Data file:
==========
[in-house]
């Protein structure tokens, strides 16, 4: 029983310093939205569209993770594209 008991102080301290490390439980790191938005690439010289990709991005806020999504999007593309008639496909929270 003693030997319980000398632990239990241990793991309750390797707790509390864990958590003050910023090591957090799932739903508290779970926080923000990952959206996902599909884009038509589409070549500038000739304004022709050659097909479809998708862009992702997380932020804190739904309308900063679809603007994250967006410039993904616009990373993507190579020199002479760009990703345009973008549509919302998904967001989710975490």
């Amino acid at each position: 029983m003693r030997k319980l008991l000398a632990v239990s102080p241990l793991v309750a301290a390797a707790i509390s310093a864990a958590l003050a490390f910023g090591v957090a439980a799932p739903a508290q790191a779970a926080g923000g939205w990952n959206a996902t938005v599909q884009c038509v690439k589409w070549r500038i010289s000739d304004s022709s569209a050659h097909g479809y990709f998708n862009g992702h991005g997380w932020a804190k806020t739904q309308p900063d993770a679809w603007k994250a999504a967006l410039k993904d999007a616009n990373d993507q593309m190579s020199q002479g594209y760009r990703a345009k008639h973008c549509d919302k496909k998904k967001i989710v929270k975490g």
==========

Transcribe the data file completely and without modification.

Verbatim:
[in-house]
């Protein structure tokens, strides 16, 4: 029983310093939205569209993770594209 008991102080301290490390439980790191938005690439010289990709991005806020999504999007593309008639496909929270 003693030997319980000398632990239990241990793991309750390797707790509390864990958590003050910023090591957090799932739903508290779970926080923000990952959206996902599909884009038509589409070549500038000739304004022709050659097909479809998708862009992702997380932020804190739904309308900063679809603007994250967006410039993904616009990373993507190579020199002479760009990703345009973008549509919302998904967001989710975490």
């Amino acid at each position: 029983m003693r030997k319980l008991l000398a632990v239990s102080p241990l793991v309750a301290a390797a707790i509390s310093a864990a958590l003050a490390f910023g090591v957090a439980a799932p739903a508290q790191a779970a926080g923000g939205w990952n959206a996902t938005v599909q884009c038509v690439k589409w070549r500038i010289s000739d304004s022709s569209a050659h097909g479809y990709f998708n862009g992702h991005g997380w932020a804190k806020t739904q309308p900063d993770a679809w603007k994250a999504a967006l410039k993904d999007a616009n990373d993507q593309m190579s020199q002479g594209y760009r990703a345009k008639h973008c549509d919302k496909k998904k967001i989710v929270k975490g």